Thus, the hearer might conclude that the friendship being discussed grew from small beginnings, in a favourable environment, by a natural pro- cess, into something beautiful, that was perhaps destined to fade. As with most metaphors, there is a substantial element of indeterminacy in the interpretation of (3), and its associated implicatures will be relatively weak. For a speaker who wanted to achieve a range of effects along these lines, (3) would be the most economical way of achieving them. Since (3) has an easily accessible less-than-literal interpretation which is consis- tent with the principle of relevance, there is no need for the hearer to con- sider the literal interpretation at all.
On this approach, metaphorical utterances such as (3) and rough approximations such as (20b) are less-than-literal representations of the speaker’s thought. Ironical utterances, by contrast, may be fully literal.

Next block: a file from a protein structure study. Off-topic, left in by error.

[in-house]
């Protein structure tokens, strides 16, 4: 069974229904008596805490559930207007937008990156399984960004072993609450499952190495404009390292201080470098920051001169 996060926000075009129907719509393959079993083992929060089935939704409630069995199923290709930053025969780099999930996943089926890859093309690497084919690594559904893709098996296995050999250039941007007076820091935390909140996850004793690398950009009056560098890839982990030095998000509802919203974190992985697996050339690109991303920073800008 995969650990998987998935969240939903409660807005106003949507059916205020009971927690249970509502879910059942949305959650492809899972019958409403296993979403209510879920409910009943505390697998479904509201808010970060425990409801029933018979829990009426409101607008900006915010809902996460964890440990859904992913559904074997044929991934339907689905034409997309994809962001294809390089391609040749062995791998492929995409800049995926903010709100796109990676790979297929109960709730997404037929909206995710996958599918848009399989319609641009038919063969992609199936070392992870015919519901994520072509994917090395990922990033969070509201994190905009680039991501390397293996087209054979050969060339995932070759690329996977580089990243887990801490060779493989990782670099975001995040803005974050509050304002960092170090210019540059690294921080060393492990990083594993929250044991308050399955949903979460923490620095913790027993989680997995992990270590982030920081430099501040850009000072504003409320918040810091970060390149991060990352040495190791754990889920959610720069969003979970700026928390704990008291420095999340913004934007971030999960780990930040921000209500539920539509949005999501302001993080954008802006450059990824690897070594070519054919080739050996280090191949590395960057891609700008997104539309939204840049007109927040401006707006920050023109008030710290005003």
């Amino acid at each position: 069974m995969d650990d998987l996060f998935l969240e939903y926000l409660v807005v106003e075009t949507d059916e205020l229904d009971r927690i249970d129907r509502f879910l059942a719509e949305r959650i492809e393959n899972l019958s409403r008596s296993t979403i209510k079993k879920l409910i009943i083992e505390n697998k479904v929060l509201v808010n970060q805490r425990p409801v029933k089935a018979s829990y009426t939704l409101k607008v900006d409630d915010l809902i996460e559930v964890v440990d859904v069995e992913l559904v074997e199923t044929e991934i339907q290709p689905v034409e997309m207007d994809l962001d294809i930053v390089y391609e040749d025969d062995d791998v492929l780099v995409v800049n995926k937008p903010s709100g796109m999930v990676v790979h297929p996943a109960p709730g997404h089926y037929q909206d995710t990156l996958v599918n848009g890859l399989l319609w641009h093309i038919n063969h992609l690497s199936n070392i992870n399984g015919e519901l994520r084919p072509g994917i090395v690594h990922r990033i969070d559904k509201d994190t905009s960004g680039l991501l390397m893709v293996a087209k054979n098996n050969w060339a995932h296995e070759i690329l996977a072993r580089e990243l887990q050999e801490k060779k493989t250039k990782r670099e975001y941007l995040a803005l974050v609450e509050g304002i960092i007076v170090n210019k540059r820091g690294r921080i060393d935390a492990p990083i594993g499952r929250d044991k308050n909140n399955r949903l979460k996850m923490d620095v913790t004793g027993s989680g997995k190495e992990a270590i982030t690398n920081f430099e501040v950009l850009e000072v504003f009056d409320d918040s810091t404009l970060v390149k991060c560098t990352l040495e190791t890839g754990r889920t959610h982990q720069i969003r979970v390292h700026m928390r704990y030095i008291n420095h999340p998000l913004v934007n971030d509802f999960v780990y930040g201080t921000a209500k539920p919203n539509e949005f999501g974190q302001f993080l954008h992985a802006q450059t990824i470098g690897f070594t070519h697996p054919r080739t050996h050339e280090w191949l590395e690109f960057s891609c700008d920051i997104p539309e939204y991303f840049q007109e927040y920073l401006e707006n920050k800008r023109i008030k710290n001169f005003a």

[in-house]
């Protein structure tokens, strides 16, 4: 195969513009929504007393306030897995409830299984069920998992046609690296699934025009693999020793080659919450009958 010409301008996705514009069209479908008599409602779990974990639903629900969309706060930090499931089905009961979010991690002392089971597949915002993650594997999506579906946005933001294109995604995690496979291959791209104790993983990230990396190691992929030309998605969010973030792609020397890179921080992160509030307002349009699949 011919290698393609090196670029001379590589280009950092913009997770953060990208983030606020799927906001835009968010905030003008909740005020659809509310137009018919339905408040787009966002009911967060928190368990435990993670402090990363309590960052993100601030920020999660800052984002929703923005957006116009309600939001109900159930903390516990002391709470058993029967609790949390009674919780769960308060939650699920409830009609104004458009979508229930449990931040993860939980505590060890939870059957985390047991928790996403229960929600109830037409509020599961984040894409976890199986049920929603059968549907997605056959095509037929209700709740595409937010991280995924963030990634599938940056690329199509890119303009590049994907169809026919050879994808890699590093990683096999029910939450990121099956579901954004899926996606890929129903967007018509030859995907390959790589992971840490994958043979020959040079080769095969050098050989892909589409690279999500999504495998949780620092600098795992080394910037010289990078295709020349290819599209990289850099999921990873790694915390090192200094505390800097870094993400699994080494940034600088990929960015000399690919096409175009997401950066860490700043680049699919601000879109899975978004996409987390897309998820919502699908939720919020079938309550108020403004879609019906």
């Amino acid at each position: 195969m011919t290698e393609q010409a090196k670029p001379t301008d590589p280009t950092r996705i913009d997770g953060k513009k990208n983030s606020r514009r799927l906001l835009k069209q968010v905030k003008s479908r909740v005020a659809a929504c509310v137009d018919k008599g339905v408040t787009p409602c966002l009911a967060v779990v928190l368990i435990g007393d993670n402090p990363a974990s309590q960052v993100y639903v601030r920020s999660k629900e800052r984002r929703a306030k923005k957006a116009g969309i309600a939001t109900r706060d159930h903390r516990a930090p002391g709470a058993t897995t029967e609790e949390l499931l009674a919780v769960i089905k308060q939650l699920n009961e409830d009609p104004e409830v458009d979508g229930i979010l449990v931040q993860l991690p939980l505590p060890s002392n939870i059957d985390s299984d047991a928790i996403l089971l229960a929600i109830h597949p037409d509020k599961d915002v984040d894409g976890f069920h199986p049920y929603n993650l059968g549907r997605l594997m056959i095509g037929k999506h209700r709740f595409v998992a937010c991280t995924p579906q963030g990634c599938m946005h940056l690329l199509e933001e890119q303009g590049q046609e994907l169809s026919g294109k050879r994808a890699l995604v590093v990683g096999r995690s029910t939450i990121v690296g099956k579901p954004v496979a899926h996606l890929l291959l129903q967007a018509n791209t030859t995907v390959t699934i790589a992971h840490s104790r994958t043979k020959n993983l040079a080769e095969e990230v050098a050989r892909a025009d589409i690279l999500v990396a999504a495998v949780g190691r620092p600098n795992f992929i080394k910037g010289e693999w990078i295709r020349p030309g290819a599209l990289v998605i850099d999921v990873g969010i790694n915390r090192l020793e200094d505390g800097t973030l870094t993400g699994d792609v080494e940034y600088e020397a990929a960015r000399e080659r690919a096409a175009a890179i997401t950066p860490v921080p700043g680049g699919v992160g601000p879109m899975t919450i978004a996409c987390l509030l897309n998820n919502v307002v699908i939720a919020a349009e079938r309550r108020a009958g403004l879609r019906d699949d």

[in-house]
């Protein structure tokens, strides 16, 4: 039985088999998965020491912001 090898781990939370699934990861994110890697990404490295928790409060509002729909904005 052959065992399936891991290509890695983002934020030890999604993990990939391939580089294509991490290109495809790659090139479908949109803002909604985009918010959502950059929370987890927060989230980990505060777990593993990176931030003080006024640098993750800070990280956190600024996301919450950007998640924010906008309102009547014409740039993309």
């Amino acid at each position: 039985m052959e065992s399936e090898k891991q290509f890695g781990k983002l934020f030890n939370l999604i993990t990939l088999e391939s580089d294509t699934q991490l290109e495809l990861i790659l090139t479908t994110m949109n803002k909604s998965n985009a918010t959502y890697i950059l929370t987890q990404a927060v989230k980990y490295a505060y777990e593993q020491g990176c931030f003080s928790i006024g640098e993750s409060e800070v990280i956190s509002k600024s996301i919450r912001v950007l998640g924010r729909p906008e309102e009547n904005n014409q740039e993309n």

Their distinguishing feature is that the thought they (literally or less-than- literally) represent is a thought attributed by the speaker to someone else.
This property is not unique to irony. All forms of indirect speech involve the attribution of a thought to some source other than the speak- er. Consider (21):
(21) a.Peter: What did the manifesto promise?
b.Mary: We’ll all be rich and happy if we vote for them.
In saying (21b), Mary is reporting what the manifesto promises, not what she herself believes. At the same time, by varying her tone of voice or facial expression, or simply by exploiting contextual assumptions that she believes Peter has accessible, she may convey her attitude to the pro- mise in the manifesto: she may communicate, for example, that she be- lieves it, or that she rejects it with scorn. In the latter case, of course, her utterance will be ironical.